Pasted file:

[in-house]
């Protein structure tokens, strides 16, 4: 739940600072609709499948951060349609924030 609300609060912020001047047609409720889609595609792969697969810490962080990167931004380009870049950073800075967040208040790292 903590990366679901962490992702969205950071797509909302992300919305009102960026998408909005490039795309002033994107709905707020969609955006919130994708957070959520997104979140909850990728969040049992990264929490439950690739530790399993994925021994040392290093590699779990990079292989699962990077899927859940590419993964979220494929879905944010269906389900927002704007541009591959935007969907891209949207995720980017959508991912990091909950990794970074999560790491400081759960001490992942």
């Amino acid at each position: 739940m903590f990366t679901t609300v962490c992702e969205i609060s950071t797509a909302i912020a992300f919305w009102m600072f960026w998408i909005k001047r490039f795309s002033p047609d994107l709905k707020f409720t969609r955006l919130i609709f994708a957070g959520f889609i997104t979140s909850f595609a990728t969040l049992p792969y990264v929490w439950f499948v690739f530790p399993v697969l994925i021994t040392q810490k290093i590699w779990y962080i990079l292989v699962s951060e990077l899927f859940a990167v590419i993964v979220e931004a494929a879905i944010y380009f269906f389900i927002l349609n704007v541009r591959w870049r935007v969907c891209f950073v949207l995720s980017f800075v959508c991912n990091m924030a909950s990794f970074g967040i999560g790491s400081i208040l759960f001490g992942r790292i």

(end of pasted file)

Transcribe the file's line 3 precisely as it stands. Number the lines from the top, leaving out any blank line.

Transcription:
């Amino acid at each position: 739940m903590f990366t679901t609300v962490c992702e969205i609060s950071t797509a909302i912020a992300f919305w009102m600072f960026w998408i909005k001047r490039f795309s002033p047609d994107l709905k707020f409720t969609r955006l919130i609709f994708a957070g959520f889609i997104t979140s909850f595609a990728t969040l049992p792969y990264v929490w439950f499948v690739f530790p399993v697969l994925i021994t040392q810490k290093i590699w779990y962080i990079l292989v699962s951060e990077l899927f859940a990167v590419i993964v979220e931004a494929a879905i944010y380009f269906f389900i927002l349609n704007v541009r591959w870049r935007v969907c891209f950073v949207l995720s980017f800075v959508c991912n990091m924030a909950s990794f970074g967040i999560g790491s400081i208040l759960f001490g992942r790292i």